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Universities 100: A century of meeting the needs of Canadians

By Paul Davidson

NOTE: In the coming weeks, Canada's universities will be sharing their visions and priorities with readers through this column, in conjunction with the 100th anniversary of the Association of Universities and Colleges of Canada (AUCC). Paul Davidson is president of the organization.

One hundred years ago, leaders from 15 of Canada's universities met face-to-face for the first time to discuss the day's pressing issues.

There were no BlackBerries. No women either. Telephones were still new. University leaders travelled by train and ship to McGill, where the meeting was held. Canada was just turning 44-years-old. Later that year, Sir Robert Borden's Conservatives would win the "free trade" federal election, sweeping Sir Wilfrid Laurier's government out of office after 15 years.

University leaders were brought together by Sir William Peterson, principal of McGill University, and Sir Robert Falconer, president of the University of Toronto, to discuss admission requirements, student mobility and graduate education. This is how universities first came together to work for the benefit of Canadians. So pressing were these issues, they decided to meet again, regularly, but in a reflection of the different pace at the time, the next meeting would be four years later.

While times have changed, university leaders still meet regularly to address these kinds of issues. Today's Canada may be very different from 100 years ago, but universities continue to help address challenges, improve our quality of life and position our country as a leader in the years ahead.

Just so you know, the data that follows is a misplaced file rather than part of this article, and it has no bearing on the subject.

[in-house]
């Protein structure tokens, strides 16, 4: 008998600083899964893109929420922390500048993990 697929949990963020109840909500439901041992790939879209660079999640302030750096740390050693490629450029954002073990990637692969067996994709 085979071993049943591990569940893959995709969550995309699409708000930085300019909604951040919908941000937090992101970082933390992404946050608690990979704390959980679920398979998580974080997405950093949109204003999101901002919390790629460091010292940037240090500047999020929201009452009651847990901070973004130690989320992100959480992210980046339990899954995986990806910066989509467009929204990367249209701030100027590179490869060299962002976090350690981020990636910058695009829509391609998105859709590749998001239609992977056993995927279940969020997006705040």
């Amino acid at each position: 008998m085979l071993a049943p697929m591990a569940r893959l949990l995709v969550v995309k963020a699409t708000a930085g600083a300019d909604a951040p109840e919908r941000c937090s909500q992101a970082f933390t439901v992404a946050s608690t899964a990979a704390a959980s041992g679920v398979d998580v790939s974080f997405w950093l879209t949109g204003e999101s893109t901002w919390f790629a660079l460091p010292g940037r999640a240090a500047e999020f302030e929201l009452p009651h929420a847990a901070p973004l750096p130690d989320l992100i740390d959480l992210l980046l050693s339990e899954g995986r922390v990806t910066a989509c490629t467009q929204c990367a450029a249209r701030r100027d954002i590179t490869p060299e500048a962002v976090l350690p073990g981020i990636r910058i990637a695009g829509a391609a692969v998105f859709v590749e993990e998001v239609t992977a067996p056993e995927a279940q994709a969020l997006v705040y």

As AUCC marks its centennial in 2011, it is an opportunity to commemorate the pivotal role universities have played and continue to play in making Canada what it is and what it can be. At this year's meeting in October, today's university leaders focused on the future needs of Canadians.

AUCC also hosted a unique panel discussion titled Smart Healthcare: The Role of Canada's Universities in Addressing our Healthcare Challenges. This panel drew on expertise from across the country to discuss how Canada's universities can respond directly to the upcoming health care needs of an aging population.

Another centennial initiative is an online dialogue on the future of university education in Canada. The University Commons blog (www.aucc.ca) offers diverse perspectives on what university education should look like in the years ahead and how it can meet the needs of a nation.

Canada's universities are also focused on enhancing the undergraduate experience in Canada. AUCC led a national workshop on undergraduate education in Halifax last March, attended by many presidents and other university leaders, as well as students. This workshop reflected a growing consensus that university leaders must do more to strengthen the undergraduate experience. One of the results was the development of a new online tool to help strengthen undergraduate education.

AUCC's fun, social media-based centennial project involves a small, carved, wooden polar bear named Ursula. She has been on a whirlwind tour of campuses across Canada since May. Throughout the year, Ursula is capturing a slice of life of Canadian universities on Facebook, Twitter and her own blog, www.ursulaontour.ca.

Rounding off AUCC's centennial year, Canadian universities will open their doors to visitors Nov. 4-13. Open Doors, Open Knowledge is a series of open house events on campuses across the country to showcase the new and improved research and learning facilities made possible through investments of the federal and provincial governments and other parties.

From 1911-2011, the story of Canada is reflected in the story of universities. As we mark 100 years of achievement, Canada's universities invite all Canadians to be a part of the celebration. Learn more at www.aucc.ca.

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